You can’t turn into a different person overnight or even over a year. But while you’re working on things, you can employ strategies to avoid blowing your top.
It’s the oldest trick in the book, and that’s because it works. If you feel tension mounting, drop your shoulders (eyes closed, if you want) and take a series of deep breaths. “The stress response and the relaxation response are opposite, so they can’t be on at the same time,” says Ryan. Kids can do this, too. When your little one gets annoyed that a favorite app won’t load, tell him to “close his eyes and imagine he’s a sea otter sitting on a rock, waiting for other sea otters to join him,” says Lite (who is also the author of Sea Otter Cove, a children’s book about relaxation; $15, amazon.com). Then tell him to “breathe in—two, three, four—and out, two, three, four.” This is something that you can go back to again and again with your kids. (“Let’s do our sea-otter breathing.”)
Use Calming Self-Talk
You have an important meeting starting soon and the guy behind the deli counter making your lunch appears to be the slowest sandwich crafter on the planet. Panic ensues. “Typically there’s a triggering thought, like I’m going to get in trouble, that sets you off,” says Ryan. Before you go down an emotional rabbit hole, hit pause and take yourself through a series of questions, such as “What is the worst that can happen if I miss the meeting? Can I survive the worst?” Then, says Ryan, figure out if there is anything you can do to help the scenario, like sending a text that you’ll be a few minutes late or cutting your losses and leaving the deli.
Suggest a Game
If your children haven’t yet mastered the art of distracting themselves, give them a prompt. On the checkout line, try a game, like “How many hats do you see?” says Deborah Gilboa, a family physician and the author of the upcoming book Get the Behavior You Want…Without Being the Parent You Hate! ($16, amazon.com). With older kids, you could ask, “Can you list all the jobs that people have to do where we are now?” (Restocking, slicing meat, carting fruit…)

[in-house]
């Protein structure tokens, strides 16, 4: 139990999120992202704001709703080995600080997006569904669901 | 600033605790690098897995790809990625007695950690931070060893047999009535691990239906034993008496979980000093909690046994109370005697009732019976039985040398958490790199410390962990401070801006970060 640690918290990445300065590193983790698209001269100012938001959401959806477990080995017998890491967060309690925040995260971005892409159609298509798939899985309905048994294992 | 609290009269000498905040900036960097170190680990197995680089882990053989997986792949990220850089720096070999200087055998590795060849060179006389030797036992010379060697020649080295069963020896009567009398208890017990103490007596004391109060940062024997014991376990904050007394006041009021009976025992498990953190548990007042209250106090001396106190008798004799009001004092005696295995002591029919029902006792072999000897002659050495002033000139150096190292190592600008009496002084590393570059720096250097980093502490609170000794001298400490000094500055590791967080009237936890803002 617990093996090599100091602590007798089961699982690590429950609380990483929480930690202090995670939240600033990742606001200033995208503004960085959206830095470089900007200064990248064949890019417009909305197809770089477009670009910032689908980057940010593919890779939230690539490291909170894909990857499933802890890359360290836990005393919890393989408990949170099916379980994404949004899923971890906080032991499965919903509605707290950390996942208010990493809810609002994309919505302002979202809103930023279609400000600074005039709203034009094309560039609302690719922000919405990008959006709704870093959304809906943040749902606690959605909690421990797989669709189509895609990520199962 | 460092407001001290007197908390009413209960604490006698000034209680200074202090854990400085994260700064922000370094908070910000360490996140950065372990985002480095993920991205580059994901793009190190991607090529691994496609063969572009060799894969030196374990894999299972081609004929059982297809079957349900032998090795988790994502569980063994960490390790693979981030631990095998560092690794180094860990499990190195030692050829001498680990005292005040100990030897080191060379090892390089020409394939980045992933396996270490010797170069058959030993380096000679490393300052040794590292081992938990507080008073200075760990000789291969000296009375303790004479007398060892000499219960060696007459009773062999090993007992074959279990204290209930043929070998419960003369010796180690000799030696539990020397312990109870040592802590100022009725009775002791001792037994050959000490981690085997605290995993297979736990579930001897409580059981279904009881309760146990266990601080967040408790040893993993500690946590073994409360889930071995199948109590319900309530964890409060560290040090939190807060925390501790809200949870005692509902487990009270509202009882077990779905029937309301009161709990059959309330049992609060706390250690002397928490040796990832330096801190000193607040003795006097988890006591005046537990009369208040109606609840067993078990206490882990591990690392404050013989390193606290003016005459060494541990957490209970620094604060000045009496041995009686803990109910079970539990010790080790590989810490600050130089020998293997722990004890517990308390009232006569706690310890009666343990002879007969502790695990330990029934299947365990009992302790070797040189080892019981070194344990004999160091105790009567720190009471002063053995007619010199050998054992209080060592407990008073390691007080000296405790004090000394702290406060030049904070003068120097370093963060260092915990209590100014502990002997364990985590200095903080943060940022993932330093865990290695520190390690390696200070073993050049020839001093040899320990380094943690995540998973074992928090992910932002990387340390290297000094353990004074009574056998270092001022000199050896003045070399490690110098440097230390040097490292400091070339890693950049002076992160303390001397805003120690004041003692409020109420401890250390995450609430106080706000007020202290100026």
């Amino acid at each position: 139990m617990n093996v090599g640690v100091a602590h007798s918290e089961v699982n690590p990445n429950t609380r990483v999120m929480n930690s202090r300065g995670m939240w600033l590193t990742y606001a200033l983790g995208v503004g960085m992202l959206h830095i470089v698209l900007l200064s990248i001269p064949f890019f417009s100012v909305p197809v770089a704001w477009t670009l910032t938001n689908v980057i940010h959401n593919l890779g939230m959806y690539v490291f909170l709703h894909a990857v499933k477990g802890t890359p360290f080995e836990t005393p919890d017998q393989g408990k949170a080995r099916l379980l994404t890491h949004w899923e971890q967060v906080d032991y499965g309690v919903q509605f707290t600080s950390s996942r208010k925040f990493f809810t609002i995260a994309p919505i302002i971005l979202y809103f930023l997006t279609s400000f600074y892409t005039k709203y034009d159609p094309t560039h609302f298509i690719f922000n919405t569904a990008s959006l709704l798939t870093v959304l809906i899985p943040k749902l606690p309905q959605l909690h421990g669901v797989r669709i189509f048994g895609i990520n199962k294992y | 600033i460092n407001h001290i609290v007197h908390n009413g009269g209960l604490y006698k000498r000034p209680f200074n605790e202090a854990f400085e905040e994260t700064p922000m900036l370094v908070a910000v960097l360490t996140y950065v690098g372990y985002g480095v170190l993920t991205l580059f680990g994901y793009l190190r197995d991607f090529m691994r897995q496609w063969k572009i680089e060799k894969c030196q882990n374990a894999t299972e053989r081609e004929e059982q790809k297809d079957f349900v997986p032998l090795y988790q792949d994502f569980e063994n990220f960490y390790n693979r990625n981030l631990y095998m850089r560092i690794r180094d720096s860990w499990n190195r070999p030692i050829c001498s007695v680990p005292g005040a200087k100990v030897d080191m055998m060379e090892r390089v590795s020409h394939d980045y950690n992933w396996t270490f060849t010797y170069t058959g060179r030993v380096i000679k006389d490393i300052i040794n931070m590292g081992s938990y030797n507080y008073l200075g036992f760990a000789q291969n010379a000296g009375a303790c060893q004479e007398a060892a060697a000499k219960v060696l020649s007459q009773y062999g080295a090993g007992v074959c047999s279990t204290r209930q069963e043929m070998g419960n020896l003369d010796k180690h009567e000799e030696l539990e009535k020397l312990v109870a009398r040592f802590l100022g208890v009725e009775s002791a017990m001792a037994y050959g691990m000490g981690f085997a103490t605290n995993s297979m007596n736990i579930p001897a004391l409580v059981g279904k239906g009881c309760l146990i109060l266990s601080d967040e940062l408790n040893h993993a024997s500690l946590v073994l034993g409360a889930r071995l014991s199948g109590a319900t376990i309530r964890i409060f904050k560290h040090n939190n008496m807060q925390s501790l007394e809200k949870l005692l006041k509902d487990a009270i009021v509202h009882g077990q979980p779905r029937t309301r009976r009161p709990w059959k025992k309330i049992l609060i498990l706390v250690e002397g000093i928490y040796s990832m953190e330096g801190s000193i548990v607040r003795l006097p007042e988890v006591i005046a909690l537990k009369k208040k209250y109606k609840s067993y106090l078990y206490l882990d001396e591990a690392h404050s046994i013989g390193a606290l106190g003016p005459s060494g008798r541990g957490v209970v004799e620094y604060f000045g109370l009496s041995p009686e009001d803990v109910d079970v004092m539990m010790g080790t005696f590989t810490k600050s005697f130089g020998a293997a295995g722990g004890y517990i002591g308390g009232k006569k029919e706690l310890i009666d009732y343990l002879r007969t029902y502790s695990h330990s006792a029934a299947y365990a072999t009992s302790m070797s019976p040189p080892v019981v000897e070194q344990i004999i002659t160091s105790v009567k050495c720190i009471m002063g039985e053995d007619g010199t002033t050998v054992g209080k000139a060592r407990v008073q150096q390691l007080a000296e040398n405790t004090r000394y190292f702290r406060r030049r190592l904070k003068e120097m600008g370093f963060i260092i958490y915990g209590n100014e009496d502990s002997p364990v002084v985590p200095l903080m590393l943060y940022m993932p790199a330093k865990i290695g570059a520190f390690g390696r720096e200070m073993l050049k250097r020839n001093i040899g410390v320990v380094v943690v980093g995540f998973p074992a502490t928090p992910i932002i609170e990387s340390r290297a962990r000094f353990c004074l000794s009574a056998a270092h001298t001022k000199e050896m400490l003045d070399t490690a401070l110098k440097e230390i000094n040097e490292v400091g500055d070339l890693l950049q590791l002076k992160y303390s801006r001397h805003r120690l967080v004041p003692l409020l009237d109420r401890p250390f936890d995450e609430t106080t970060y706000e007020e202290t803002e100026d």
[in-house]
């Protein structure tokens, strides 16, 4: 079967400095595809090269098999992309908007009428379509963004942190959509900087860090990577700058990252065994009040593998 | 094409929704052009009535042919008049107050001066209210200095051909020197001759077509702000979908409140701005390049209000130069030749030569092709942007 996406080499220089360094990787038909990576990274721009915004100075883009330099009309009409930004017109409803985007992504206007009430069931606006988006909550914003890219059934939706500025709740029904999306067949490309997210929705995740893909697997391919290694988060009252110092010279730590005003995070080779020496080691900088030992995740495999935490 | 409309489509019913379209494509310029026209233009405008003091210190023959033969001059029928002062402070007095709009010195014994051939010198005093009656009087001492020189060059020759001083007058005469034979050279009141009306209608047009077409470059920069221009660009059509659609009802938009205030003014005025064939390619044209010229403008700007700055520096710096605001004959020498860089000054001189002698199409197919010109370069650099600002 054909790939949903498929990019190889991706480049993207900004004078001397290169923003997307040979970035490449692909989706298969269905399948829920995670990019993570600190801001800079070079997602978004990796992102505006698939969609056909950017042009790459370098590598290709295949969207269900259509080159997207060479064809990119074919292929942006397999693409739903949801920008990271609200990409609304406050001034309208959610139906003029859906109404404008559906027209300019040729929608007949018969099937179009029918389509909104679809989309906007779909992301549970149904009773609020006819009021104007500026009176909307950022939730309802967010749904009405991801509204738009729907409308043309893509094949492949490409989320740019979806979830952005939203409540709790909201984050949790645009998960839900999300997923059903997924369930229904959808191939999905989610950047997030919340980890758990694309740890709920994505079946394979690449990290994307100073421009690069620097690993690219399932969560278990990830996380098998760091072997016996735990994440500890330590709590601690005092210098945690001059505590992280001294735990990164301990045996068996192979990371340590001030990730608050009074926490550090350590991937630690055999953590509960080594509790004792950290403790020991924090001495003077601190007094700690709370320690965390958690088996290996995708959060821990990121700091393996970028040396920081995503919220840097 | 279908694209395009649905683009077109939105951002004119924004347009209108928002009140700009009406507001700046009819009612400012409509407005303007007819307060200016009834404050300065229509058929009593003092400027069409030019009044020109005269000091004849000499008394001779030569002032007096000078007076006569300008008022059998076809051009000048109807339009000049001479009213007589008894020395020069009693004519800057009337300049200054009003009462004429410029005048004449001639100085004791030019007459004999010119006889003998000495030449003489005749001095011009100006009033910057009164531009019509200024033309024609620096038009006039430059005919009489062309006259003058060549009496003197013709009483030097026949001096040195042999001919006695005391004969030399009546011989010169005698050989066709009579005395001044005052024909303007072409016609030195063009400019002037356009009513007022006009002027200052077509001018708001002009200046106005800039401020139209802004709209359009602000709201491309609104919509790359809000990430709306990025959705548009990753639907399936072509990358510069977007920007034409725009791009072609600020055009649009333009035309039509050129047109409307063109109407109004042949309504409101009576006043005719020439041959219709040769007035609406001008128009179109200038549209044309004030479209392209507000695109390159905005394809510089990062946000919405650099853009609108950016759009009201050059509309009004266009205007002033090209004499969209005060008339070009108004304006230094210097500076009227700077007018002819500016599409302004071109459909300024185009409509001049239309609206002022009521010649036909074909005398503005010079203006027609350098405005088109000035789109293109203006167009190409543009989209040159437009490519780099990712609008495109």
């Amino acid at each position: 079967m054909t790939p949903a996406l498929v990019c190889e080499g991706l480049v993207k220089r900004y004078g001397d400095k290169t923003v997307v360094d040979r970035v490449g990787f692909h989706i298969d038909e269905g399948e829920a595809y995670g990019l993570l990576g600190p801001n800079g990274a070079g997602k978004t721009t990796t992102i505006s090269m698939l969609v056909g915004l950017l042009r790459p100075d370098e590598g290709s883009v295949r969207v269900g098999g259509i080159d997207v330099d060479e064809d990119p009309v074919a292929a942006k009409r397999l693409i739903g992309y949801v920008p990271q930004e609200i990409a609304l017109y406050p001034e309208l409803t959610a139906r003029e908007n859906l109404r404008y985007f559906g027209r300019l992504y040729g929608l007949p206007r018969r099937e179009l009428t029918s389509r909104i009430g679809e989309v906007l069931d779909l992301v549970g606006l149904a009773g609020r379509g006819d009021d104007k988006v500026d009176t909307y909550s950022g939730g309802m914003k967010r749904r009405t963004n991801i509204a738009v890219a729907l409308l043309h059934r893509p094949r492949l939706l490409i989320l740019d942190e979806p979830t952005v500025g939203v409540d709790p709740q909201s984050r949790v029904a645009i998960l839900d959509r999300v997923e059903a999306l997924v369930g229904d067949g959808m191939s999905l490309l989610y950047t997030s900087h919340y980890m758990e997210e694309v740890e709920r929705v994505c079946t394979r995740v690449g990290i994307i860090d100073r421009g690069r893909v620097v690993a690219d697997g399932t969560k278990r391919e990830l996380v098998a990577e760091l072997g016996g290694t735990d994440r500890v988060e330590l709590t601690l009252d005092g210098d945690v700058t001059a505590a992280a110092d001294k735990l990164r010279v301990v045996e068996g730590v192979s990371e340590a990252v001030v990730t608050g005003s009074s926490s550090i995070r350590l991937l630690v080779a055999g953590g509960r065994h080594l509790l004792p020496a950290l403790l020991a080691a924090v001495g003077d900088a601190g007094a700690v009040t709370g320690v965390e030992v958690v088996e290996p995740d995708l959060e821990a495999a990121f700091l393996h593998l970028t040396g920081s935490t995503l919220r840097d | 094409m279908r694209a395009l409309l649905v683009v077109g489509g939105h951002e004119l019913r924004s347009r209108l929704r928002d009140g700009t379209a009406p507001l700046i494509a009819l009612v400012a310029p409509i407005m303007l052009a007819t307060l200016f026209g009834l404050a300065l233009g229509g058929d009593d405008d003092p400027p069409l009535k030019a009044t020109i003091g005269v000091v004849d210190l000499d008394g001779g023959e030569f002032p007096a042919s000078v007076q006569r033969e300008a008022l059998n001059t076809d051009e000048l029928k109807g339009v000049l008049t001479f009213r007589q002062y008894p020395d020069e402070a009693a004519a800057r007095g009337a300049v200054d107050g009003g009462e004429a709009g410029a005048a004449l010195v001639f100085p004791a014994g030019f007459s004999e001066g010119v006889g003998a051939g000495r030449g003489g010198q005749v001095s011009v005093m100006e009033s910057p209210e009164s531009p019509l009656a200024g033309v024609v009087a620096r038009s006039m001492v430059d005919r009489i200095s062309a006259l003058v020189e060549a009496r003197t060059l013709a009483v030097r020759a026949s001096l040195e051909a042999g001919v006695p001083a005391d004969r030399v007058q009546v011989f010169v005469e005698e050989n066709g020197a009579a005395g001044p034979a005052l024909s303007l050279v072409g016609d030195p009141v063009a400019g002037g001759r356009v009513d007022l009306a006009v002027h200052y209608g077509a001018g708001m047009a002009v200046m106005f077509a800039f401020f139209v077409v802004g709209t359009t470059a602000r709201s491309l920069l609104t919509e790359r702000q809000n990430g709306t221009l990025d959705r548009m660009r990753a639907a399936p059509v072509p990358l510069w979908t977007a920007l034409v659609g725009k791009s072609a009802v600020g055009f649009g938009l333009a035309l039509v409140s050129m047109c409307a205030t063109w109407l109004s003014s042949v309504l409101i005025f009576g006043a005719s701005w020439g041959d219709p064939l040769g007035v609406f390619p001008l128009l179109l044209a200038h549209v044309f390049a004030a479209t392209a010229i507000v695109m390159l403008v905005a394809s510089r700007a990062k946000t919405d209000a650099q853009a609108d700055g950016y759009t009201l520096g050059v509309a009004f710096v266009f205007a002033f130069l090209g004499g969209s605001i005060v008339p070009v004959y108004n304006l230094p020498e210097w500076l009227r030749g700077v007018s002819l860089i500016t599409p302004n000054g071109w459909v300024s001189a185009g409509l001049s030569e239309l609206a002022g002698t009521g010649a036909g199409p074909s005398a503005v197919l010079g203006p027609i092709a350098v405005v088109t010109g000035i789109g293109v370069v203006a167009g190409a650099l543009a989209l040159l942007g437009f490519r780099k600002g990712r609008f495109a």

Stick a Post-it Next to the Phone
But not just any Post-it. On this one, you need to write, “Am I about to speak as the person I want to be?” It’s a question that often goes by the wayside in the thick of our daily interactions, says Lokos. Every time you get on the phone with customer service (the cable company, your health insurance), read the note as a reminder. It might stop you from taking out your frustration on the agent who answers the call.
The Patience Playbook
Experts agree that these six activities will help build patience in your kids.
Plant a Garden
Start with a seed and see how it grows (incrementally) each day. No yard? A cup of soil on the windowsill works just as well.
“It works well because you have to get the ingredients, combine them, and then wait before you get your reward,” says registered nurse Rona Renner.
Make a Wish List
It’s never too early to start a birthday list, says Renner. When your child finally gets her coveted toys, the payoff will be especially sweet.
Do Jigsaw Puzzles
Bring on all 400 pieces! Resist the urge to help your child find the place for that one tricky piece.
Plan a Surprise
It doesn’t have to be a birthday blowout. Your kids will learn the value of delayed gratification, says family physician Deborah Gilboa, even if they’re bringing Dad breakfast in bed.
“Every year, I order a cup of caterpillars. First we wait for the package to arrive. Then it takes 7 to 10 days for the caterpillars to attach to the cup and another week before they emerge as butterflies—a spectacular reward,” says Lite.